Latin America: A Fertile Ground for Maternalism

  • Alejandra RammEmail author
Part of the Studies of the Americas book series (STAM)


At the turn of the twentieth century, social policies in Latin America emerged and were shaped by maternalist views. Similarly, early feminist movements appealed to the idea that motherhood conferred superior moral qualities on women in order to demand access to political rights. Latin America is a mother-centered region due to colonial legacies, the long-lasting influence of the Catholic Church, and ongoing prevalence of a blood-based kinship system. Contrary to feminist predictions, today we are witnessing a comeback of motherhood, as mothering is being perceived as a more valuable but also a much more demanding task. This chapter argues that Latin America is a fertile ground for this comeback of motherhood, and that in spite of maternalism’s essentialism, it should not be discarded by feminist schools of thought and forces. In conservative contexts, maternalism could be one of the few legitimate ways for women to enter the public sphere. This chapter reflects both on historical research and on scholarship regarding gender in Latin America, and suggests the case of Chile as particularly relevant to understanding the historical and current workings of maternalism in a variety of social policies.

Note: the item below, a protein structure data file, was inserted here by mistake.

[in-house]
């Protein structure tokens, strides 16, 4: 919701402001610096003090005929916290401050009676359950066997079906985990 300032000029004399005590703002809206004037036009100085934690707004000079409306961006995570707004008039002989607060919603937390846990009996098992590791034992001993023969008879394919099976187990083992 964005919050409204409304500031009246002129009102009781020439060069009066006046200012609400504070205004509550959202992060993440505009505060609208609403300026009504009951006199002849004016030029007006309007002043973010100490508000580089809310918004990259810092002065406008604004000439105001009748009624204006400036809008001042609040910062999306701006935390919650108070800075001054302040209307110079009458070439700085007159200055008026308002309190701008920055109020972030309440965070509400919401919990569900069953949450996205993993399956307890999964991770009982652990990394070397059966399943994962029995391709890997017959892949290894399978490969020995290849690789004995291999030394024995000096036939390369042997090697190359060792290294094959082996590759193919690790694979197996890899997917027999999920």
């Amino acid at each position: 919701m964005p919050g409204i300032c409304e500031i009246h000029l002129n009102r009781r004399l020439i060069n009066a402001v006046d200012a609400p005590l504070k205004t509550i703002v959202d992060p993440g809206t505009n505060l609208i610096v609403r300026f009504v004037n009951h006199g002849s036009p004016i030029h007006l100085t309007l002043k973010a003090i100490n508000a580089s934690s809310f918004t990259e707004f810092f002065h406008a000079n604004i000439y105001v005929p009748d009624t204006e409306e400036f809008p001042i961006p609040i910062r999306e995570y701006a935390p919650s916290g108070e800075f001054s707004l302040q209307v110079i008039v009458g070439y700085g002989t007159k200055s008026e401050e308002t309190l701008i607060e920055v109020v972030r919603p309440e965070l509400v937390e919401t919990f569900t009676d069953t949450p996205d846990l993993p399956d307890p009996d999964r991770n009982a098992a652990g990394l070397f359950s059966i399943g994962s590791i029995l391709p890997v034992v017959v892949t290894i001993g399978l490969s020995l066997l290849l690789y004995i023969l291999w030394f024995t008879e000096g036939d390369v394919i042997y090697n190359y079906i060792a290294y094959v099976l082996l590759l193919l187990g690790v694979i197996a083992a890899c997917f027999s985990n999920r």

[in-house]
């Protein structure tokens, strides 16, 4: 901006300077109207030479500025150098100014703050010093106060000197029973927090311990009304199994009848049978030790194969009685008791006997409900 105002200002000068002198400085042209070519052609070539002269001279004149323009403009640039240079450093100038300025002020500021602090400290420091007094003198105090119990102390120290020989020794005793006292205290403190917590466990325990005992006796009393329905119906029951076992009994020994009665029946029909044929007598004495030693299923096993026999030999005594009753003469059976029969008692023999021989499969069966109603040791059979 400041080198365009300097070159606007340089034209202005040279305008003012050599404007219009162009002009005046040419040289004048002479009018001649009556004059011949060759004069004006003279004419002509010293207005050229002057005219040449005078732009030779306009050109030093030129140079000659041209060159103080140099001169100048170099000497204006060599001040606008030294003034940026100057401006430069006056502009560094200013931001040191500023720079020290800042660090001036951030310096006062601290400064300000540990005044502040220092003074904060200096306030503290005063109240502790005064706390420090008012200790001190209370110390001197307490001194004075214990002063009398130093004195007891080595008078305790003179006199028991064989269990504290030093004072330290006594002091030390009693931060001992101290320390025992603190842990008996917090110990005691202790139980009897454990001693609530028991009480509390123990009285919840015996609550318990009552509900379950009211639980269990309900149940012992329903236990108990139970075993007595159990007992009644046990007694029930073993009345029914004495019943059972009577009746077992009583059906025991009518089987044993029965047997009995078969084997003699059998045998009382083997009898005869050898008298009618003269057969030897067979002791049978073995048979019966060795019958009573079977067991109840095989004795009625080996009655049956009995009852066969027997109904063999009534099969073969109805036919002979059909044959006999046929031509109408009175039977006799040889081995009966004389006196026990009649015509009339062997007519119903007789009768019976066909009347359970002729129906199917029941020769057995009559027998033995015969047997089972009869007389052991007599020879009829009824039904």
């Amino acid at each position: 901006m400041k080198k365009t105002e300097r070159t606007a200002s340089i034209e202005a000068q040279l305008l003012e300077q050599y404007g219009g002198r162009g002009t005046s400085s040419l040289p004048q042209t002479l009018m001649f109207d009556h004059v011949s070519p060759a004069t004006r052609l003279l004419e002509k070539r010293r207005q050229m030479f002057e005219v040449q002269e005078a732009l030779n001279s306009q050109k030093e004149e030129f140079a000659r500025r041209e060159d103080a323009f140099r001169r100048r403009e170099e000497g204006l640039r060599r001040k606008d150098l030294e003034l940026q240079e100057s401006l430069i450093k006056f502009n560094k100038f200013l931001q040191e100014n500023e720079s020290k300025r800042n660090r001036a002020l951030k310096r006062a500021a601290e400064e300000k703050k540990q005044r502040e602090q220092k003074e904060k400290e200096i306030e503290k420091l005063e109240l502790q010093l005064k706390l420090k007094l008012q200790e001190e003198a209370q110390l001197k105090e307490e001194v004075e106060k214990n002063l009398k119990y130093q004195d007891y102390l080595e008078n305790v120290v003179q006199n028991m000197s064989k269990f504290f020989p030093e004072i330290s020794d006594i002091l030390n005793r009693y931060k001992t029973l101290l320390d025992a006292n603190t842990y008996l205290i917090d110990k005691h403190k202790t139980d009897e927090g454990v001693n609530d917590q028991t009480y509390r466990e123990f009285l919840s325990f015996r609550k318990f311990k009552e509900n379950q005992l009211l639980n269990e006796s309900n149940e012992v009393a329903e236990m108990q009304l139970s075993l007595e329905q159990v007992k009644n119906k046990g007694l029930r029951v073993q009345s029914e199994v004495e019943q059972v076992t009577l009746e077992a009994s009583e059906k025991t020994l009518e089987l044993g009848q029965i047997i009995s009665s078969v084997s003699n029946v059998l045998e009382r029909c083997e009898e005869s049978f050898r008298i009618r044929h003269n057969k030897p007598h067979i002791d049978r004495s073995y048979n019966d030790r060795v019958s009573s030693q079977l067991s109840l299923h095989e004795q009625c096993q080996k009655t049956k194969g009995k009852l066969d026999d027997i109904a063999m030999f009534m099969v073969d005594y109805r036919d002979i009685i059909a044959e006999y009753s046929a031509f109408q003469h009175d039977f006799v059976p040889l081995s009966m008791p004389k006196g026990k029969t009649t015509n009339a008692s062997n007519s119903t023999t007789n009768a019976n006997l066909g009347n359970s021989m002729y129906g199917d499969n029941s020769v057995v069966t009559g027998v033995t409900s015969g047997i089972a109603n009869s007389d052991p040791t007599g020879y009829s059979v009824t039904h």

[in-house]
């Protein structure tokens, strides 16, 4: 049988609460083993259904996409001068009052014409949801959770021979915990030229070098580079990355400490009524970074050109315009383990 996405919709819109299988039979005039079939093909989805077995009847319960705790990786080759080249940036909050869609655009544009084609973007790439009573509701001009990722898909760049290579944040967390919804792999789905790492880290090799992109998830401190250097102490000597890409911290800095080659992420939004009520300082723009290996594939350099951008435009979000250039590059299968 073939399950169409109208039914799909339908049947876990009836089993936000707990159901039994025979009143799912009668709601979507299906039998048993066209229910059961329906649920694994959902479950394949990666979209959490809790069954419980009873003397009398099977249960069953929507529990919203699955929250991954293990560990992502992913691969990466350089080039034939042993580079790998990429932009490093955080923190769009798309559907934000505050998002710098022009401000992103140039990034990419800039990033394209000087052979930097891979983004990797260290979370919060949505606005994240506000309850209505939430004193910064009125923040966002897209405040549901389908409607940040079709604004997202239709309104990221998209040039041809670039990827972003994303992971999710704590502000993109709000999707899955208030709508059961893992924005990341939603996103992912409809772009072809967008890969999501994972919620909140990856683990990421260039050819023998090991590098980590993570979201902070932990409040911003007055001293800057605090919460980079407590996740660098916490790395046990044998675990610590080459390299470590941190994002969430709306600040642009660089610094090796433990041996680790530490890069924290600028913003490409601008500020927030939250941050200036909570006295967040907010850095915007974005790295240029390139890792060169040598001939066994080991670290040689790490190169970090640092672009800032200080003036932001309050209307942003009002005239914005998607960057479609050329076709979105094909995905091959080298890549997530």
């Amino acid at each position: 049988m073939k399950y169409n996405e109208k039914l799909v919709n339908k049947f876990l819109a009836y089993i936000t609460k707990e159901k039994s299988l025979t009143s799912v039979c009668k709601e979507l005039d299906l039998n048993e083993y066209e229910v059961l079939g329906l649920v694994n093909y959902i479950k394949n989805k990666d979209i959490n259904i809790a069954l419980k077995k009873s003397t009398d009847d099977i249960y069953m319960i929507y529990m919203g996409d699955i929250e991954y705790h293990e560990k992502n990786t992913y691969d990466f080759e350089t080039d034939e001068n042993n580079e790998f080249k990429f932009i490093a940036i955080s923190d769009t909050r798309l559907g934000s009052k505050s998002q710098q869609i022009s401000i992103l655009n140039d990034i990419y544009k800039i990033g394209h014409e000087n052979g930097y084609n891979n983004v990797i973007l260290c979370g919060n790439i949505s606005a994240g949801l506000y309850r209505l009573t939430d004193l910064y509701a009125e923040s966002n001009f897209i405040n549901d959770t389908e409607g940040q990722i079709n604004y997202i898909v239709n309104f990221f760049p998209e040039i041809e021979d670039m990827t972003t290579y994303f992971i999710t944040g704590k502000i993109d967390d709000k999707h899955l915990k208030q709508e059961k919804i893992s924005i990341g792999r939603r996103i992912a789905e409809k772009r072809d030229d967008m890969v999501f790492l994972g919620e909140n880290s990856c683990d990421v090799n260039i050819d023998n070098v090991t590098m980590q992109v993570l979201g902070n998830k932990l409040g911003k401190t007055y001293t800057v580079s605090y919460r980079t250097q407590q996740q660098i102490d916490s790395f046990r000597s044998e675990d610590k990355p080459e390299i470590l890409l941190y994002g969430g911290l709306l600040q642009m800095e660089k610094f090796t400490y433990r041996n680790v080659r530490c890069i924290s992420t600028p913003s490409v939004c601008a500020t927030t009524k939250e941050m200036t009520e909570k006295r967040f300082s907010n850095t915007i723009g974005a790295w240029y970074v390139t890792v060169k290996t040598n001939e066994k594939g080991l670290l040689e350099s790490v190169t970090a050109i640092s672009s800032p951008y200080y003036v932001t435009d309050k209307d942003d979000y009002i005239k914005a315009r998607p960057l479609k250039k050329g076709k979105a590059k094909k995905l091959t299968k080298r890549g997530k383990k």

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© The Author(s) 2020

Authors and Affiliations

  1. 1.Department of SociologyUniversity of ValparaísoValparaísoChile

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